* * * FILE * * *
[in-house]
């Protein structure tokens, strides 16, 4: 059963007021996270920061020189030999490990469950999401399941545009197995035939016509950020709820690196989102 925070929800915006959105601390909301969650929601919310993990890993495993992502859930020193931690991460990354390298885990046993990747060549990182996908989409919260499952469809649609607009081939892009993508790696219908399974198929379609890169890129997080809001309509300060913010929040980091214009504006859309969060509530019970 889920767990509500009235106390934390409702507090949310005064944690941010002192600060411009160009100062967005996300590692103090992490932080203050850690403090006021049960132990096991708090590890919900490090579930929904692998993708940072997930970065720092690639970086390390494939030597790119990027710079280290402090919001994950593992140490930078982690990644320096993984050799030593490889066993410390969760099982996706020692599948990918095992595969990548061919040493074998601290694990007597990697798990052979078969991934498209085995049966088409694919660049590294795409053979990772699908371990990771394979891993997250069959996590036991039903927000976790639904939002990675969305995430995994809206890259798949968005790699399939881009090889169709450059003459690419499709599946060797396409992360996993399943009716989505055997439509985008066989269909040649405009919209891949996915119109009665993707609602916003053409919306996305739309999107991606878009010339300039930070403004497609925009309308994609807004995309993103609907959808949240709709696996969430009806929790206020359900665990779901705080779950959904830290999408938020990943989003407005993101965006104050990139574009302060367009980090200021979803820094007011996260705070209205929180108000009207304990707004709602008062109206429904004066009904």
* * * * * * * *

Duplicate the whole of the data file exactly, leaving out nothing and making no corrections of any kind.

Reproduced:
[in-house]
């Protein structure tokens, strides 16, 4: 059963007021996270920061020189030999490990469950999401399941545009197995035939016509950020709820690196989102 925070929800915006959105601390909301969650929601919310993990890993495993992502859930020193931690991460990354390298885990046993990747060549990182996908989409919260499952469809649609607009081939892009993508790696219908399974198929379609890169890129997080809001309509300060913010929040980091214009504006859309969060509530019970 889920767990509500009235106390934390409702507090949310005064944690941010002192600060411009160009100062967005996300590692103090992490932080203050850690403090006021049960132990096991708090590890919900490090579930929904692998993708940072997930970065720092690639970086390390494939030597790119990027710079280290402090919001994950593992140490930078982690990644320096993984050799030593490889066993410390969760099982996706020692599948990918095992595969990548061919040493074998601290694990007597990697798990052979078969991934498209085995049966088409694919660049590294795409053979990772699908371990990771394979891993997250069959996590036991039903927000976790639904939002990675969305995430995994809206890259798949968005790699399939881009090889169709450059003459690419499709599946060797396409992360996993399943009716989505055997439509985008066989269909040649405009919209891949996915119109009665993707609602916003053409919306996305739309999107991606878009010339300039930070403004497609925009309308994609807004995309993103609907959808949240709709696996969430009806929790206020359900665990779901705080779950959904830290999408938020990943989003407005993101965006104050990139574009302060367009980090200021979803820094007011996260705070209205929180108000009207304990707004709602008062109206429904004066009904």